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Blue Cord-Striped Bag

KarenIsenhower's picture
Before wet-finishing, fabric face
Before wet-finishing, fabric back
Prepared handwoven fabric for bag, lining, and pocket
Creating the handle hole
Inside of bag, showing pocket
Detail of fabric
Project
Project Status: 
Finished
Project Date: 
Fri, 12/28/2012 - Sat, 01/19/2013
Yarn
Yarn: Tuna
Color: Blue
Type: warp
Yarn: Tuna
Color: Blue
Type: weft
Loom
Loom Used: 
Glimåkra Standard
Number of Shafts: 
4
Number of Treadles: 
8
Sett: 
20.00 EPI
Length on Loom: 
3.00 yd
Width on Loom: 
20.25 in
Finished Width: 
18.00 in
Notes: 

This is the weft cord project in Big Book of Weaving by Laila Lundell, p.94. I used 2 shades of blue in the warp, giving it a mottled appearance. For the weft cord, the are 4-5 ends of low-twist bulky yarn (Halcyon Bartlett Bulky Yarn), that are placed in the shed, and woven in as a bundle. It was a fascinating weave structure which creates floats on that back side that hold the bulky ends. I included front and back pictures of the pre-washed fabric to try to show the structure.

The project in the book suggests making the fabric into a bag, though no sewing instructions are included. I let the fabric lay for a couple weeks while I thought through the construction plans for the bag. After making a small mock up out of some cotton fabric, and writing down all the steps, I felt confident enough to tackle the real thing. For the lining, I used the sample piece from my very first floor loom project a year ago; it happened to be a perfect fit! For the pocket (every handmade bag must have a least one pocket), I had a sample piece from a tencel scarf warp that was also the perfect size, and adds just a little touch of glamour inside the bag. I made a tutorial with pics of the bag construction for myself so I can reproduce the bag if I want to sometime.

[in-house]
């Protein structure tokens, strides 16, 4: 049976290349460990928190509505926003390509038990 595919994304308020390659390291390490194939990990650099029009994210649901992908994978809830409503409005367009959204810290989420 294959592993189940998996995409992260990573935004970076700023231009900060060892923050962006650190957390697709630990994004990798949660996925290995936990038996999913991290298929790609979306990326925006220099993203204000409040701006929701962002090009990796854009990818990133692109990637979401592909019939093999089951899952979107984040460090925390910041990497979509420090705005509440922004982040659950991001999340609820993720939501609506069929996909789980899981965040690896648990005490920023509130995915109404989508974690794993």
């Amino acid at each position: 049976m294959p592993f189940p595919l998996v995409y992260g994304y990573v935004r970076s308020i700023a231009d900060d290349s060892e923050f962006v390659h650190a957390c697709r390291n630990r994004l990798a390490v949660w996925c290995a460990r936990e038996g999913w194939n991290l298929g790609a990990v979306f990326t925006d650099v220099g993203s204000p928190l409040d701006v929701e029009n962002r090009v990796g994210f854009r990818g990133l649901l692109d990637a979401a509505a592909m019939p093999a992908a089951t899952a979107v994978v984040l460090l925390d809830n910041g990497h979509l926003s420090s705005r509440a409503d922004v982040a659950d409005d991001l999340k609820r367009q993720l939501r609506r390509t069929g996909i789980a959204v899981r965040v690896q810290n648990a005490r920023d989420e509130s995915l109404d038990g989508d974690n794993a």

There's enough weft-cord fabric left to make another bag, but that will wait until more design inspiration comes to me (I don't really want to make 2 of the same thing.)

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ReedGuy's picture
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Joined: 01/13/2012
Hey, red rocker

I have a rocker just like yours.

The bag looks great.

I wonder how a tube would work out and sew in a bottom, and a pull cord synch in the top? There is one in Ed Worst's old book. :)

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endorph's picture
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Joined: 09/12/2011
Very cool

Karen - I love the fabric and the finished product!

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Karren K. Brito's picture